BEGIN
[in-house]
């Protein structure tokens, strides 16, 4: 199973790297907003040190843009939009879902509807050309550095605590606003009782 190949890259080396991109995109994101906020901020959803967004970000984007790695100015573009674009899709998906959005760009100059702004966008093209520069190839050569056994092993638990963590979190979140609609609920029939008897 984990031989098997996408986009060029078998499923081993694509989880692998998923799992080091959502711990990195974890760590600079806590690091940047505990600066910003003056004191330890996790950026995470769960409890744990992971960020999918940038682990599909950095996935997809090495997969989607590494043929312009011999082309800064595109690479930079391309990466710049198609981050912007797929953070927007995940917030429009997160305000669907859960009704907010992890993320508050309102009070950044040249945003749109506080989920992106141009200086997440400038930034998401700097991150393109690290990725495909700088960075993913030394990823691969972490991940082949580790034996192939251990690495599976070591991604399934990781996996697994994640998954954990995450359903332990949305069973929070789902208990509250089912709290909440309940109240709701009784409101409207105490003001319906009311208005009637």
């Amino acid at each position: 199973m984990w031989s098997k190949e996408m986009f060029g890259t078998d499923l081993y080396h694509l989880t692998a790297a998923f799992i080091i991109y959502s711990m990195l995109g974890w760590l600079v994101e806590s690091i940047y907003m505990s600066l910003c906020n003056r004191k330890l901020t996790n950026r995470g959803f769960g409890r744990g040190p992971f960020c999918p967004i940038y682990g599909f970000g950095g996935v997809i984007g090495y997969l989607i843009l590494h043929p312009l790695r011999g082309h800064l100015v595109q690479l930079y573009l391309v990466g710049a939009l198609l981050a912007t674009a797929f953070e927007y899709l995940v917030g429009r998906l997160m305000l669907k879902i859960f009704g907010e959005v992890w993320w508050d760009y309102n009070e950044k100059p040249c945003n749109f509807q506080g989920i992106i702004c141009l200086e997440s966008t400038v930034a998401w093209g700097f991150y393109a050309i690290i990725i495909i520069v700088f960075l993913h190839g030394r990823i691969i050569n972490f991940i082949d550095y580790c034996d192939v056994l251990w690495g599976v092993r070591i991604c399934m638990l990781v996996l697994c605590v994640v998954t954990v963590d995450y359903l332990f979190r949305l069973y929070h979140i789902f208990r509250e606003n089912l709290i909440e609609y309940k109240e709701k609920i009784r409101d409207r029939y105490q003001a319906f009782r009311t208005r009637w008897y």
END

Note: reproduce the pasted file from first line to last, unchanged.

[in-house]
């Protein structure tokens, strides 16, 4: 199973790297907003040190843009939009879902509807050309550095605590606003009782 190949890259080396991109995109994101906020901020959803967004970000984007790695100015573009674009899709998906959005760009100059702004966008093209520069190839050569056994092993638990963590979190979140609609609920029939008897 984990031989098997996408986009060029078998499923081993694509989880692998998923799992080091959502711990990195974890760590600079806590690091940047505990600066910003003056004191330890996790950026995470769960409890744990992971960020999918940038682990599909950095996935997809090495997969989607590494043929312009011999082309800064595109690479930079391309990466710049198609981050912007797929953070927007995940917030429009997160305000669907859960009704907010992890993320508050309102009070950044040249945003749109506080989920992106141009200086997440400038930034998401700097991150393109690290990725495909700088960075993913030394990823691969972490991940082949580790034996192939251990690495599976070591991604399934990781996996697994994640998954954990995450359903332990949305069973929070789902208990509250089912709290909440309940109240709701009784409101409207105490003001319906009311208005009637």
């Amino acid at each position: 199973m984990w031989s098997k190949e996408m986009f060029g890259t078998d499923l081993y080396h694509l989880t692998a790297a998923f799992i080091i991109y959502s711990m990195l995109g974890w760590l600079v994101e806590s690091i940047y907003m505990s600066l910003c906020n003056r004191k330890l901020t996790n950026r995470g959803f769960g409890r744990g040190p992971f960020c999918p967004i940038y682990g599909f970000g950095g996935v997809i984007g090495y997969l989607i843009l590494h043929p312009l790695r011999g082309h800064l100015v595109q690479l930079y573009l391309v990466g710049a939009l198609l981050a912007t674009a797929f953070e927007y899709l995940v917030g429009r998906l997160m305000l669907k879902i859960f009704g907010e959005v992890w993320w508050d760009y309102n009070e950044k100059p040249c945003n749109f509807q506080g989920i992106i702004c141009l200086e997440s966008t400038v930034a998401w093209g700097f991150y393109a050309i690290i990725i495909i520069v700088f960075l993913h190839g030394r990823i691969i050569n972490f991940i082949d550095y580790c034996d192939v056994l251990w690495g599976v092993r070591i991604c399934m638990l990781v996996l697994c605590v994640v998954t954990v963590d995450y359903l332990f979190r949305l069973y929070h979140i789902f208990r509250e606003n089912l709290i909440e609609y309940k109240e709701k609920i009784r409101d409207r029939y105490q003001a319906f009782r009311t208005r009637w008897y």